In order to keep the breeches white, a whitish solution called pipeclay was sponged onto them (similar to modern-day shoe whitener).  When the pipeclay dried,  powder was left mixed amongst the wool fibres of the cloth.   If a soldier slapped his leg, a cloud of powder would ensue.[12]   Soldiers sometimes would colour their breeches while [13]wearing them.  This was frowned upon by military officials and orders were often issued that decreed that any soldier caught in wet clothes was to be confined and “punished with the utmost severity”.[14]   The exact reason behind this harsh order is not known but it may be linked to a possible health concern from wearing wet clothes or that the pipeclay dried out and damaged the soldier’s skin.  A ball of pipeclay was instead to be used for touching up marks on the breeches while wearing them.


             To preserve the life of the dress breeches on the march, each soldier began to supply himself with a pair of white hemp linen overalls starting in 1791[15] however it appears this was at the discretion of the Commanding officer.   As the term 'overalls' implies, they were trousers worn over the breeches and gaiters.  While that was the official reason for the trousers, they were being worn separately as far back as the early 1790s.  For example, the 5th Regiment of Foot in 1793 dressed in linen trousers and short gaiters throughout the summer months in North America .[16]   The wearing of linen trousers instead of breeches in the tropical heat of the West Indies had already been regulation by the early 1800s[17] and it is presumed the convenience of trousers spread throughout the army.  When the army returned from campaigning in Holland in 1799, various regiments were noted as wearing “trousers of all sorts, and fashions.”[18]  Under the hot Egyptian sun in 1801, the 61st Regiment also wore linen trousers however they proved to cause a strange problem when they were marching into one fortified palace:  “ Lice and fleas appear to be excellent guardians of the palace; and strangers are beset by both insects in right good earnest.  Our white pantaloons attracted their attention, and we were but little more than over the drawbridge, when our inexpressibles were literally covered with them.”[19]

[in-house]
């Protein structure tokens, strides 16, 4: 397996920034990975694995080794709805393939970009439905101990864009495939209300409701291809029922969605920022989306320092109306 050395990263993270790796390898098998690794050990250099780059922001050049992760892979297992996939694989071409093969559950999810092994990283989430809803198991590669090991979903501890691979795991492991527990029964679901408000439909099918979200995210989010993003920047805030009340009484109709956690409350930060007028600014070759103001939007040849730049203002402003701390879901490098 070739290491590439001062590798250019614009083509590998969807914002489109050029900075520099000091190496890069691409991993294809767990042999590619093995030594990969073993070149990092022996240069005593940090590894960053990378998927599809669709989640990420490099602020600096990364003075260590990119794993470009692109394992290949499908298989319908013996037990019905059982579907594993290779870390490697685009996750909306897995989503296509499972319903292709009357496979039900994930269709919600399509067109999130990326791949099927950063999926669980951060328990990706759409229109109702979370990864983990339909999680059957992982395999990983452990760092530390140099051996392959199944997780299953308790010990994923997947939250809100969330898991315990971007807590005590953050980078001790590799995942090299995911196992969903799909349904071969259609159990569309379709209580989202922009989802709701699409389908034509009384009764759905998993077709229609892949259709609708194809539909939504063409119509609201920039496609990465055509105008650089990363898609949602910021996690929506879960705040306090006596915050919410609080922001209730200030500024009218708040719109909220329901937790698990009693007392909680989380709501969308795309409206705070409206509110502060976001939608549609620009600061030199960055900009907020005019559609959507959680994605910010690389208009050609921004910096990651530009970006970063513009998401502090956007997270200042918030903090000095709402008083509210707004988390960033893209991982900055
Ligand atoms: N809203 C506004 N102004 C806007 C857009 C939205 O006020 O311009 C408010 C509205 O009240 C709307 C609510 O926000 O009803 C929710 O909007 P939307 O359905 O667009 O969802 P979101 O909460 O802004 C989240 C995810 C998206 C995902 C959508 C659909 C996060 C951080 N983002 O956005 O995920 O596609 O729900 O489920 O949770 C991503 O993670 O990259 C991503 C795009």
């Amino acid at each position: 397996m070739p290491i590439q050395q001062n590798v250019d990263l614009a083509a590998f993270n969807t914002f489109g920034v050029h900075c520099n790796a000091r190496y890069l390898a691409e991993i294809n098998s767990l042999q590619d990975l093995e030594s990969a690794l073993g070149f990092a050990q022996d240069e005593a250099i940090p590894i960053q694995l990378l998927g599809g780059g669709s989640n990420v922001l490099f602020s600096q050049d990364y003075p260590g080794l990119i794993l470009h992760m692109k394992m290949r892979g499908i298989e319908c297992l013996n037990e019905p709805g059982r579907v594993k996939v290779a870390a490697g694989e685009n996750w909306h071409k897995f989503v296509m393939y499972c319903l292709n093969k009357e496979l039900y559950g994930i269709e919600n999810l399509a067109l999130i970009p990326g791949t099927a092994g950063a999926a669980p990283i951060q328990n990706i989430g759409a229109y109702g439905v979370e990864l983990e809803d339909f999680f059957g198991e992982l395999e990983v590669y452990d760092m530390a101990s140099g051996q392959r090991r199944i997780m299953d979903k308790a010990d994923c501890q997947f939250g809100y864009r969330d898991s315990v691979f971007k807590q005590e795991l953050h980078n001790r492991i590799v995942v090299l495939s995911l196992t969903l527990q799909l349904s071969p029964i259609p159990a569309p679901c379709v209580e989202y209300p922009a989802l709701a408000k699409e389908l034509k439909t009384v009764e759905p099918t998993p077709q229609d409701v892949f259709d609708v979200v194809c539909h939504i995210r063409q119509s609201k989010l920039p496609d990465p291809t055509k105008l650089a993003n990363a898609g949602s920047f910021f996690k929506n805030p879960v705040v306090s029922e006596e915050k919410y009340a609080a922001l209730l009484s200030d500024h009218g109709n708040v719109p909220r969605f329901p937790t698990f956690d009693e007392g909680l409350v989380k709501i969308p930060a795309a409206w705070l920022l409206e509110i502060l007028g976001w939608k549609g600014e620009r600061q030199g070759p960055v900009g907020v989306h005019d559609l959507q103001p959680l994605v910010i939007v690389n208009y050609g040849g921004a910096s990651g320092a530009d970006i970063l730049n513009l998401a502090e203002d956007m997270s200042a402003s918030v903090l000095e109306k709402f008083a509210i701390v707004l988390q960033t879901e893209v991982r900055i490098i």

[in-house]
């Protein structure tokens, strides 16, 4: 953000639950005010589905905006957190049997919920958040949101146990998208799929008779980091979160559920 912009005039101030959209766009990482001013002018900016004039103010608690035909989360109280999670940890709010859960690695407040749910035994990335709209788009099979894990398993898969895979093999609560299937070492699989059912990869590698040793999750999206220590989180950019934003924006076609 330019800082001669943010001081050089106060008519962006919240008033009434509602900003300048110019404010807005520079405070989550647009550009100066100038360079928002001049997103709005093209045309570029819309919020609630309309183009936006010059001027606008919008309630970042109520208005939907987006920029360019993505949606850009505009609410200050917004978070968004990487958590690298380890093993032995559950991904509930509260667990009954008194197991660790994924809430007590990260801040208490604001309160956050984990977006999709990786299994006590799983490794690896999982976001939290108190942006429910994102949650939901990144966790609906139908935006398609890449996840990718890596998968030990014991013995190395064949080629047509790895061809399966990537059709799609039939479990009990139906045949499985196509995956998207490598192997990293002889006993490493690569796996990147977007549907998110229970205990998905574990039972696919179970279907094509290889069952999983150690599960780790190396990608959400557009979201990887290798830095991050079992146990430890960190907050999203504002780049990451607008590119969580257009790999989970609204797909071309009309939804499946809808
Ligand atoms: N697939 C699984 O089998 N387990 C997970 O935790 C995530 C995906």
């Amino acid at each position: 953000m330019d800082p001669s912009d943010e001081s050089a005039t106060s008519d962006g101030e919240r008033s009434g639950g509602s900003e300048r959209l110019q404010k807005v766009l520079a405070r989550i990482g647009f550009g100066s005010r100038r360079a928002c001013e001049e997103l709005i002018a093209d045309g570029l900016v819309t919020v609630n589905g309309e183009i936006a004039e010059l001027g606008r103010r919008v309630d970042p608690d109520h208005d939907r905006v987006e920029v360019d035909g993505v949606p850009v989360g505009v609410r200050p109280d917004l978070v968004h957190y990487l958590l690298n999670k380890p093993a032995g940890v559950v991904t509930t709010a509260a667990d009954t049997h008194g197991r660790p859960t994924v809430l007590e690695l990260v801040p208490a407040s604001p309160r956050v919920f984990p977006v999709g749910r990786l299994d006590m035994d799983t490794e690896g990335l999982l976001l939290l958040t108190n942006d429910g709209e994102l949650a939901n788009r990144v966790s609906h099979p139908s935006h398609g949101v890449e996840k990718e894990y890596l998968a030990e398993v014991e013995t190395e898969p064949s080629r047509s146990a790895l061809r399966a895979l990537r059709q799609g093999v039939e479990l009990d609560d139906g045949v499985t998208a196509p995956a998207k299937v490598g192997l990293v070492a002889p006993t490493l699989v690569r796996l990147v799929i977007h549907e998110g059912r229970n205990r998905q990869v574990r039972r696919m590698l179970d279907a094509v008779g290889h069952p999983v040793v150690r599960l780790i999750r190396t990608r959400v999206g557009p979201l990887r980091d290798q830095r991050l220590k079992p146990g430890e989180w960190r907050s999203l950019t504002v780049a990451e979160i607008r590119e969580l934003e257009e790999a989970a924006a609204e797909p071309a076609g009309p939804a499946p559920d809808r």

In 1807, a pair of loose coarse canvas trousers was finally authorized as a standard item of the soldier’s necessaries for all regiments, but were to be worn only on marches, at night and on fatigues.[20]  However by 1809 Horse Guards issued a Circular letter noting irregularity in dress with the adoption of linen trousers by a great number of infantry regiments and militia in Great Britain .  This implies that the use of trousers had expanded beyond their original intent.[21]  Other evidence supports the general substitution of breeches with trousers, particularly when a regiment or detachment was stationed away from headquarters.[22]  Some regiments like the Royal Scots, in Quebec in September 1812, actually paraded in linen pantaloons and half gaiters for their half yearly Inspection Report.[23]